Peak Stress Level.
As I’ve written many times recently, I have good problems today. But they’re still problems. My ex-wife was trained as a therapist, and she often talked about Maslow’s Hierarchy of Needs. Now, I know next to nothing about this field. But what I remember of her discussion of MHN was that no matter where you are on the triangle, your problems feel like real problems to you. So, someone who is struggling deeply with say, confidence and achievement might feel as though their problems are just as impactful as someone struggling with health and property. I’m going to round back on that point in a minute.
Until yesterday two major stressors: finishing a bunch of major projects at work, and buying a house. While these are listed at a fairly low-level on the pyramid, they’re still kind of luxury problems. I have a good employer that, while (reasonably) demanding, appreciates my work and values me. Buying a home is a luxury problem for anyone, really. Especially considering I already have a perfectly good place I can afford. So while these don’t really represent serious problems, they feel as though they are urgently mortal.
Yesterday, a third stressor was added. My preceptor at work is getting a promotion. He’ll be leaving my project. I don’t know who is going to replace him. It might be me. I don’t want to replace him. I’m not confident I can do his job, especially while doing my own. If my projects founder because I don’t have the right person driving them, that could end up putting this job I love at risk. That does start to strike at the base of the pyramid. That maybe starts to fall into problems that are real problems, not luxury problems.
So I’m operating in a very high-stress mode right now. Some of it will drop off in two days when, one way or another, the house is either purchased or walked-away-from. Some of it will drop off in a couple of days when I finish the simulation I’m currently writing, which is almost done. But some of it is just the general stress of living. Which feels real to me. It feels incredibly big and stressful and problematic.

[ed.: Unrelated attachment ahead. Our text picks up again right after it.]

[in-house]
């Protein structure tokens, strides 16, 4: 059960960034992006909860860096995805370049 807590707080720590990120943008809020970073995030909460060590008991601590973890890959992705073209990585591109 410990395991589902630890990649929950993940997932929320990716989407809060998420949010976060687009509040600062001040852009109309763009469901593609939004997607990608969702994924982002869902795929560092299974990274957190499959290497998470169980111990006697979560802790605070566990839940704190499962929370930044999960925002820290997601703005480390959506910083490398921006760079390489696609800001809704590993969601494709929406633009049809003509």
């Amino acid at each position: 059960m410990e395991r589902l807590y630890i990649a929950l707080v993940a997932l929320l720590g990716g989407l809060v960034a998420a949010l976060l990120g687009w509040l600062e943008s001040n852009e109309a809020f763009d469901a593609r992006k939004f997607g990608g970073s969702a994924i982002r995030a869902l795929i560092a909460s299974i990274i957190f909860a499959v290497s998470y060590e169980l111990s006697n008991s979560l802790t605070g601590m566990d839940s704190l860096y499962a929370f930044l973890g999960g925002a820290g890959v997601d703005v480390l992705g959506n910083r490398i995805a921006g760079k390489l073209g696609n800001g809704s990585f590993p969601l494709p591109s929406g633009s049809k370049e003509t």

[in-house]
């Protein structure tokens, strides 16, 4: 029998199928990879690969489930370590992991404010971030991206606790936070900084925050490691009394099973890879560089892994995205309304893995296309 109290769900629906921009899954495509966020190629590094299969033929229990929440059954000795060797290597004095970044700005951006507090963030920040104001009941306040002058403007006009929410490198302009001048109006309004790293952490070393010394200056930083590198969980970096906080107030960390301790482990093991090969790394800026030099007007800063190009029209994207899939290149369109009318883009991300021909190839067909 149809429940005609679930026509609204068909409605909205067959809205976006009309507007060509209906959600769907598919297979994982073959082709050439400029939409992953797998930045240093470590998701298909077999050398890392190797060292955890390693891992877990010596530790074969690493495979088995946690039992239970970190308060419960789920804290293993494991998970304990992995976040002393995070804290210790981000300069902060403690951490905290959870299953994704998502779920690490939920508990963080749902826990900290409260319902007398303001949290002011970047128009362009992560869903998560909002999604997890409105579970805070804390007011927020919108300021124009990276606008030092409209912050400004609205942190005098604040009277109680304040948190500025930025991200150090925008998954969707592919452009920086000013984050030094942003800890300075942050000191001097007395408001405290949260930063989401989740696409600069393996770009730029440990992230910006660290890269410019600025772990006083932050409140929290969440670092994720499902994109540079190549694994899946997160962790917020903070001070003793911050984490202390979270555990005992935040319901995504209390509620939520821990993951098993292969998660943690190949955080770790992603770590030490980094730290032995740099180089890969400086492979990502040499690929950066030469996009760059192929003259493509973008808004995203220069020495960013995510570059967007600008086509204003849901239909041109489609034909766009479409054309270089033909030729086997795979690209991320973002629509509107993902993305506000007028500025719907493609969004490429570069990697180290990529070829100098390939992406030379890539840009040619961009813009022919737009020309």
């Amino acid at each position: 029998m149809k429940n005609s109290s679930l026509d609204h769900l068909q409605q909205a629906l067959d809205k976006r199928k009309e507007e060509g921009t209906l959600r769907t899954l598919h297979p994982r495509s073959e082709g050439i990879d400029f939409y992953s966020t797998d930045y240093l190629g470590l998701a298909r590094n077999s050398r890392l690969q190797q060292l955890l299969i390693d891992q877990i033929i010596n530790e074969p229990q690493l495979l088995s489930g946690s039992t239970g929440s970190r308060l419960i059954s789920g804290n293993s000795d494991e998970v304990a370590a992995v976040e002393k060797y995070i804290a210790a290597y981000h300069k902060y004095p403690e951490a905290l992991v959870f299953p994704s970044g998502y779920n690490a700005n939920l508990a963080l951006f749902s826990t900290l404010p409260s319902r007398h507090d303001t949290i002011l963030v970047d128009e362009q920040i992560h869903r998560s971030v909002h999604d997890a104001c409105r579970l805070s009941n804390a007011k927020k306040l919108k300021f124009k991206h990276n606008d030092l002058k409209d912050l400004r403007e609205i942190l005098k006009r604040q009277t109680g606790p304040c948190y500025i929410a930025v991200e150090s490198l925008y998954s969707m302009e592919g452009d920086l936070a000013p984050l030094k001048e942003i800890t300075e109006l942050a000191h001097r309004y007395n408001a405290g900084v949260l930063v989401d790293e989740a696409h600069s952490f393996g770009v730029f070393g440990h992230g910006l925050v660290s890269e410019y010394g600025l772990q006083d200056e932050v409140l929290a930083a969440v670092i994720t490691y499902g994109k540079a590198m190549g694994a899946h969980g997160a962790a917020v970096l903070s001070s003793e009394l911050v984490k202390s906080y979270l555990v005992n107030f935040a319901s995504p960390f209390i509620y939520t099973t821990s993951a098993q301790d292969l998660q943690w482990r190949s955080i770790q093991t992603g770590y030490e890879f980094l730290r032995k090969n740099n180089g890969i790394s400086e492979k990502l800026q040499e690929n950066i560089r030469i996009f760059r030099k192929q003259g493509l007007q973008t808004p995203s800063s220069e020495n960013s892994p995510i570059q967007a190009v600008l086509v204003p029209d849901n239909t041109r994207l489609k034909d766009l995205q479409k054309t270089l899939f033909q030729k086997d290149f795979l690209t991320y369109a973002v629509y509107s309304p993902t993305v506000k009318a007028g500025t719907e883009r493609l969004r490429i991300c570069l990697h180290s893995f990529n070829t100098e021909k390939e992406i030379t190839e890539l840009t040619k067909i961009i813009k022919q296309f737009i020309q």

So, now let’s round back to the point above. I don’t have any problems. I have a back-up plan if I lose my job. I have a home if I can’t buy this house. And I don’t have any of the things that cause people to have other serious stresses in their lives, like health problems or children. Or children with health problems.
Maintaining perspective is crucial for me. And I think generally for alcoholics. If I start to live in a world of stress, it becomes easy for me to pity myself. If I feel self-pity, I start to think I deserve to have it addressed. I start to think the world owes me something. I can fall into toxic entitlement pretty easily if I let myself. So I need to regularly look back at that pyramid and examine how well all of those things are addressed at every level. I have to remember the places I’ve been and the people I’ve met, and know, who can’t say that.
And I have to remember my gratitude. I’m an alcoholic. Every day I don’t get up in a puddle of vomit with a splitting hangover is a good day. Every day I don’t look at myself in the mirror, hateful, resentful, and down a shot of vodka is a good day. Every night I go to bed sober is a good night. So, while my problems may feel vexing to me, those are just feelings. I need to separate myself from how things feel and look objectively at how I’m progressing in my sobriety and in my life.
For all the discussion of spirituality in AA, the program also emphasizes being strongly rational about our problems, and our solution. Do the things today that will improve your life today. Do them every today. And your life will improve. Focus on the reality of your situation and address that. Don’t cower under the weight of your difficulty. Find people who have good lives, and who have been through what you’re going through, and do what they did to get where they are. A program of action and accountability.
And let go of the rest. Because the house will happen or not. My employer will like what I do or not. Most things in life are beyond my control. I’m doing reasonably well (but not perfectly) at the things that are within my control. And when it comes to stress, yes, I get to own my stress and it’s alright that I feel it. I’m allowed to feel my feelings. I don’t have to denigrate them because objectively, many others have it far, far harder. But it’s worth recognizing, and internalizing, that my problems are, objectively, not lethal.